The 90s was a decadent time, when sophisticated television adverts had moved past the era of the kid playing with the puppy and the static pack-shot at the end. It was almost perceived as vulgar to appear too needy in your TV ads. This led to a golden age of outrageous creativity. TV ads from this decade embedded themselves in the memory, representing the zeitgeist, inspiring commentary and accolades by the crate-load.
It’s an age comparable to Hollywood of the 1970s, when movie directors were given unprecedented, unrestricted artistic freedom. The directors became superstars, the movies became legends. The biggest TV adverts of the ’90s were made under similar conditions, everything was permitted, no idea was too bizarre, no budget too inflated.
These adverts certainly won a lot of awards. But, did they sell a lot of products?
Now that the advertising landscape has changed, with subscription channels stealing away the viewers from traditional commercial TV channels, this has resulted in a palpable change in the way adverts are made. The real marketing creativity, these days, can often be seen online – where engagement and effectiveness can be measured in clicks, likes, dwell-time and, ultimately, in sales.
Will commentators, in 20 years’ time, be writing in glowing terms about the life insurance and payday loan adverts that swell our TV ad-breaks today? Probably not.
But, for now, let’s step back to a decade when TV adverts were the gold standard of marketing. Bask in the reflected glory of a golden age.
Tango – Orange Man (1992)
Once in a while a phrase from an advert will enter the language. “Lovely jubbly” is one such (thanks to an obscure 1950s orange drink and a slightly less obscure 1970s sit-com). “Does exactly what it says on the tin” is another (courtesy of Ronseal) and, for a lengthy stretch in the 90s, “You know when you’ve been Tango’d” was one of those go-to phrases.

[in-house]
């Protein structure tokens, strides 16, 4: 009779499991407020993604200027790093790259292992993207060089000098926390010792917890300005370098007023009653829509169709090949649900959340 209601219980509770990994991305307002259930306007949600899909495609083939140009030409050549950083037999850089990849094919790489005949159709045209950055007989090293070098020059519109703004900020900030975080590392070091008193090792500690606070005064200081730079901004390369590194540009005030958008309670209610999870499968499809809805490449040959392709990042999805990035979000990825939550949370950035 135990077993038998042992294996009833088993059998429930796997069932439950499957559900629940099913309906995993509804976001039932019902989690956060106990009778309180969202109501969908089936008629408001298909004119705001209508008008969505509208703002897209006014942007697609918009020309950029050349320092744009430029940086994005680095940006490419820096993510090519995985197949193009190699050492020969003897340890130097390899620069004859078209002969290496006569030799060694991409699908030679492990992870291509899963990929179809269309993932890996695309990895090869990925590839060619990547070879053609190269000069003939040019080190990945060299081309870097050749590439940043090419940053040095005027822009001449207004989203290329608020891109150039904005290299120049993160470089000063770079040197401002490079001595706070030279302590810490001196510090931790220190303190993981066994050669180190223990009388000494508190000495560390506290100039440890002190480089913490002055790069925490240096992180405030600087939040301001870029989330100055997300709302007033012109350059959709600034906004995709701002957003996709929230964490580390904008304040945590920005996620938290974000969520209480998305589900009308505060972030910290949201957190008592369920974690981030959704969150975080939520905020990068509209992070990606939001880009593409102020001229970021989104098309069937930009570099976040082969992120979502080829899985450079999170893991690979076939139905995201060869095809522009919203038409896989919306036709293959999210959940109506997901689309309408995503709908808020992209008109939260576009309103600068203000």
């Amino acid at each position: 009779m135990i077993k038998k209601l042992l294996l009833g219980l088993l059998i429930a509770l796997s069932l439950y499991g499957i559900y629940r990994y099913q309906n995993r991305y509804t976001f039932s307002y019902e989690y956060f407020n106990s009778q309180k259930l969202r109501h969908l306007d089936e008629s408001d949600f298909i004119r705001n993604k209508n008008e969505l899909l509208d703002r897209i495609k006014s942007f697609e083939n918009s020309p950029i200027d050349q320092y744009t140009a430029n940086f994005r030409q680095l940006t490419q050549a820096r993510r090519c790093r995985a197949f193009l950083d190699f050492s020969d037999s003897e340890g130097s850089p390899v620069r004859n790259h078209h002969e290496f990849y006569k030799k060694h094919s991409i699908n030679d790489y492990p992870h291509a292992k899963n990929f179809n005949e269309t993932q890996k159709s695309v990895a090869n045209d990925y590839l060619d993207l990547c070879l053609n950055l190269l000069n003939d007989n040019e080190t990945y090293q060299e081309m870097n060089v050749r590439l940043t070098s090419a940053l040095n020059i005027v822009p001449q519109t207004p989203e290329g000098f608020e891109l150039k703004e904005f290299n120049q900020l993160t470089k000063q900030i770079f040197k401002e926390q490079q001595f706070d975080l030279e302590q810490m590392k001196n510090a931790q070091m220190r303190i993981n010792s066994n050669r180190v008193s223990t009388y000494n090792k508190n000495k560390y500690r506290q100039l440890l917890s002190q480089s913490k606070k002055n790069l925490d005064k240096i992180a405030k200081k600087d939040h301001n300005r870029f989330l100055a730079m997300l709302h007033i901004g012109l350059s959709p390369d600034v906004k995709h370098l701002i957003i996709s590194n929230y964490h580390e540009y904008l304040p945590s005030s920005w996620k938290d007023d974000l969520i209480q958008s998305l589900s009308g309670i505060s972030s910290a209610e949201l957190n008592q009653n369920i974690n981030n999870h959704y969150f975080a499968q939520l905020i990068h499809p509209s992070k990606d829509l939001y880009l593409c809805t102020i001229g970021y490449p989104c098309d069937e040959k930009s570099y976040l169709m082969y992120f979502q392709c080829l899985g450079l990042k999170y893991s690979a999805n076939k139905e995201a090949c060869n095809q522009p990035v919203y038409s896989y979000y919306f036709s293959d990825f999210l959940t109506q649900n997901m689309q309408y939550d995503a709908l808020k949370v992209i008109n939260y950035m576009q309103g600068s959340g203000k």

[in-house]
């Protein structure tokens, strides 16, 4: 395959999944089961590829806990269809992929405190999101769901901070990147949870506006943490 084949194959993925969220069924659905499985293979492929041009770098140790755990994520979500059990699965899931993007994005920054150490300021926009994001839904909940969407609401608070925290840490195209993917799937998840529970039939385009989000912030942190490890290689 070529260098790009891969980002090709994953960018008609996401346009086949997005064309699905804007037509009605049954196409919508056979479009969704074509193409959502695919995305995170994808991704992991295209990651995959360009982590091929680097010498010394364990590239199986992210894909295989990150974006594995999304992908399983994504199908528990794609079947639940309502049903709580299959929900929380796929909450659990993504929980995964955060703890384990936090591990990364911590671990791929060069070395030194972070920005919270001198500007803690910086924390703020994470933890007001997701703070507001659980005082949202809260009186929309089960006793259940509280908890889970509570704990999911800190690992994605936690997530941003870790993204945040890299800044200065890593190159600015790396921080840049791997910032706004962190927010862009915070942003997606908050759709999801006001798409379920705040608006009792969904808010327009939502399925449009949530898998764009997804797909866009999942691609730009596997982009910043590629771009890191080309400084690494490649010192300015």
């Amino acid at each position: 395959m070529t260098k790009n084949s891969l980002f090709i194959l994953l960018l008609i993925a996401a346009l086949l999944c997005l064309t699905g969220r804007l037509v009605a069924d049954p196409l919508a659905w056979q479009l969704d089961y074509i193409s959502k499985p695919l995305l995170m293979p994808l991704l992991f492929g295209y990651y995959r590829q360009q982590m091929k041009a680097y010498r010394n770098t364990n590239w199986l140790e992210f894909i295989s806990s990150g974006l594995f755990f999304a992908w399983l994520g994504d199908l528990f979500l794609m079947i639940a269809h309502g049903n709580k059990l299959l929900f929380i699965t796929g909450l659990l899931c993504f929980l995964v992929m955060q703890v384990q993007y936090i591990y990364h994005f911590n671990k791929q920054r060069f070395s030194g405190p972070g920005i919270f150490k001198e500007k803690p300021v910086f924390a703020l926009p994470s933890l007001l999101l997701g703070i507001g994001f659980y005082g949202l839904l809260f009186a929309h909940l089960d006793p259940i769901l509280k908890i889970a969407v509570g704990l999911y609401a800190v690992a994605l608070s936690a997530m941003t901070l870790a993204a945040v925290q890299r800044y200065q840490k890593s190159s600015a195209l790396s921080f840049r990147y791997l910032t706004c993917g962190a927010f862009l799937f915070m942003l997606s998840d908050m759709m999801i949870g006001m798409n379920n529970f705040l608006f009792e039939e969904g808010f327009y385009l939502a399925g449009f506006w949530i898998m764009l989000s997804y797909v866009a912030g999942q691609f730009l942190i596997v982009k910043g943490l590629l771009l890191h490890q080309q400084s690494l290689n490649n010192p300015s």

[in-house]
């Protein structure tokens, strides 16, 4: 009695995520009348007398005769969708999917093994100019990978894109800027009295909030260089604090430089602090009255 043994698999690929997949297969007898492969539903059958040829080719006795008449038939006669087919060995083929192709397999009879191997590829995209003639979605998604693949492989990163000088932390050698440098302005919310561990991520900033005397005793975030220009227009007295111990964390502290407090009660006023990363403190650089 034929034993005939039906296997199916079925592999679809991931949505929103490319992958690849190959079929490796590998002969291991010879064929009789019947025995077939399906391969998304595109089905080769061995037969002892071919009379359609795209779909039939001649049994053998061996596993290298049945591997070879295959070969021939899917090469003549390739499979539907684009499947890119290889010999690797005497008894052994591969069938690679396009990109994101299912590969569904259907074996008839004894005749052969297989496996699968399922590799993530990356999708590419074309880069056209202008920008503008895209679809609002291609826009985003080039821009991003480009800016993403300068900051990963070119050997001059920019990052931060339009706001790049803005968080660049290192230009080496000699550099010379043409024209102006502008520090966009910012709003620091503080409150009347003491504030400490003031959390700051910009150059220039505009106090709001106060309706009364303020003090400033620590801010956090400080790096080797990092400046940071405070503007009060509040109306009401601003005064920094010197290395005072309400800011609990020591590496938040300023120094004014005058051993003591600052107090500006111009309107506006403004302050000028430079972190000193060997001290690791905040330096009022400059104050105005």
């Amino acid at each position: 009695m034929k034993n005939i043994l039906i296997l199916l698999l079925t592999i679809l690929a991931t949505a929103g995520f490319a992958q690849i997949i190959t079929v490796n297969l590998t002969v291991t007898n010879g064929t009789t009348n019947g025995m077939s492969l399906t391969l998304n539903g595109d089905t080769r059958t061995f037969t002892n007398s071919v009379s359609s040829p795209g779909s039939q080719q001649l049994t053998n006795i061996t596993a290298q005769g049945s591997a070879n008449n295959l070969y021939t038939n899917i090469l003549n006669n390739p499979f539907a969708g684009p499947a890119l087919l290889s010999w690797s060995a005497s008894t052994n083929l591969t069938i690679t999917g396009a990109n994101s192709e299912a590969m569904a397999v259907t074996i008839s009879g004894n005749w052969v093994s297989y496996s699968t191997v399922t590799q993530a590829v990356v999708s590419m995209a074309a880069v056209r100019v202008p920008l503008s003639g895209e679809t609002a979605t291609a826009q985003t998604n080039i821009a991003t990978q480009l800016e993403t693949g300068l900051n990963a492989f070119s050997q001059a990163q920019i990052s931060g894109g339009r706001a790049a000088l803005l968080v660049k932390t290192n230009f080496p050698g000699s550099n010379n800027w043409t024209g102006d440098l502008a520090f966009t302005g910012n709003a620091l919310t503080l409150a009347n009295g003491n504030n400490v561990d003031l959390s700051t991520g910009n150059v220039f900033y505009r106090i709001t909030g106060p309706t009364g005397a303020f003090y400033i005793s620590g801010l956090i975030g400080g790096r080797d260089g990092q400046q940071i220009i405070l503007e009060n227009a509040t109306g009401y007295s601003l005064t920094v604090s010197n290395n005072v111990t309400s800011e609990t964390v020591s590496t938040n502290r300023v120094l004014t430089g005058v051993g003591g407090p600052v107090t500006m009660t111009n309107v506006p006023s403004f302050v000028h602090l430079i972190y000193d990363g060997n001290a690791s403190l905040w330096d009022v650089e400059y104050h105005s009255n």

The ad was a slap in the face for British advertising, helping to bring a more youth-focussed, disruptive tone to marketing. Such was the power and popularity of the ad, it was implicated in causing school playground injuries, as children took to slapping each other on the ears (in the ad, it’s clearly the cheeks that are slapped). The ad was produced by Howell, Henry, Chaldecott, Lury and Partners, who quickly responded to the controversy by rolling out a couple of alternative versions; one in which the orange man kissed the drinker instead of slapping him and a second variation in which the drinker spotted the orange man coming and legged it.
But, the initial impact had been made and Tango saw a 30% increase in sales almost overnight. Which suggests that, after this ad, we’d all been Tango’d.
Dunlop – Tested for the Unexpected (1993)
Well, no-one expected to hear The Velvet Underground in a TV ad, but there they are, with Venus in Furs. This was the brainchild of British director Tony Kaye, whose music videos had, by that time, earned him no fewer than six Grammy nominations; so it’s fair to say he had some connections in the music industry.
The look of the video is created through a variety of techniques – including filming in black and white and adding the colour digitally afterwards (a novel and complicated process, back in ’93).
The inspiration for the surreal imagery came from various European artists, such as Luis Buñuel, with more than a splash of the extravagance of the film director Federico Fellini.
As with any ad that bombards the viewer with abstract images, one has to wonder if this actually shifted any tyres. In the days before direct marketing and analytics, it was nigh-on impossible to tell how effective ads were.
Coca Cola – Diet Coke Break (1995)